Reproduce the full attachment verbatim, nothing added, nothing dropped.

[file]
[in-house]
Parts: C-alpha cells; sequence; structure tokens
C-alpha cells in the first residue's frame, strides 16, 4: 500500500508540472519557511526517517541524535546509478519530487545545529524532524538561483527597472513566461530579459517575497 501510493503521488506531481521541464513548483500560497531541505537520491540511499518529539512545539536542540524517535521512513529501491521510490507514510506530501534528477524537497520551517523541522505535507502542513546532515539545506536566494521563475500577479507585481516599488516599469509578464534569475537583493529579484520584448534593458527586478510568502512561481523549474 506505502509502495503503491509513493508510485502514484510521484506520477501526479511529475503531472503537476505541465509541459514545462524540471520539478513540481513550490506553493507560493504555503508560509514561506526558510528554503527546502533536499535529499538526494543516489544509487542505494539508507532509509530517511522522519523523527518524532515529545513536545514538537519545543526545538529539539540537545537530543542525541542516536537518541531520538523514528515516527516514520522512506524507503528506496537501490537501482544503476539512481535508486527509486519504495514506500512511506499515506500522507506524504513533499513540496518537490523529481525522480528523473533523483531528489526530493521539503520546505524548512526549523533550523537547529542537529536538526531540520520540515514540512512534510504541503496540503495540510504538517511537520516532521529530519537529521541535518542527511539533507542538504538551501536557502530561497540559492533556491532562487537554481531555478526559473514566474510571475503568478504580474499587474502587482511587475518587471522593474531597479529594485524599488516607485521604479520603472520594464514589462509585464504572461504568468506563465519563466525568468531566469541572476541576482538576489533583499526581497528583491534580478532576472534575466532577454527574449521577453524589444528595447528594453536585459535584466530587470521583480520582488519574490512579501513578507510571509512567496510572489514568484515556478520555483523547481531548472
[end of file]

[in-house]
Parts: C-alpha cells; sequence; structure tokens
C-alpha cells in the first residue's frame, strides 16, 4: 500500500508540472519557511526517517541524535546509478519530487545545529524532524538561483527597472513566461530579459517575497 501510493503521488506531481521541464513548483500560497531541505537520491540511499518529539512545539536542540524517535521512513529501491521510490507514510506530501534528477524537497520551517523541522505535507502542513546532515539545506536566494521563475500577479507585481516599488516599469509578464534569475537583493529579484520584448534593458527586478510568502512561481523549474 506505502509502495503503491509513493508510485502514484510521484506520477501526479511529475503531472503537476505541465509541459514545462524540471520539478513540481513550490506553493507560493504555503508560509514561506526558510528554503527546502533536499535529499538526494543516489544509487542505494539508507532509509530517511522522519523523527518524532515529545513536545514538537519545543526545538529539539540537545537530543542525541542516536537518541531520538523514528515516527516514520522512506524507503528506496537501490537501482544503476539512481535508486527509486519504495514506500512511506499515506500522507506524504513533499513540496518537490523529481525522480528523473533523483531528489526530493521539503520546505524548512526549523533550523537547529542537529536538526531540520520540515514540512512534510504541503496540503495540510504538517511537520516532521529530519537529521541535518542527511539533507542538504538551501536557502530561497540559492533556491532562487537554481531555478526559473514566474510571475503568478504580474499587474502587482511587475518587471522593474531597479529594485524599488516607485521604479520603472520594464514589462509585464504572461504568468506563465519563466525568468531566469541572476541576482538576489533583499526581497528583491534580478532576472534575466532577454527574449521577453524589444528595447528594453536585459535584466530587470521583480520582488519574490512579501513578507510571509512567496510572489514568484515556478520555483523547481531548472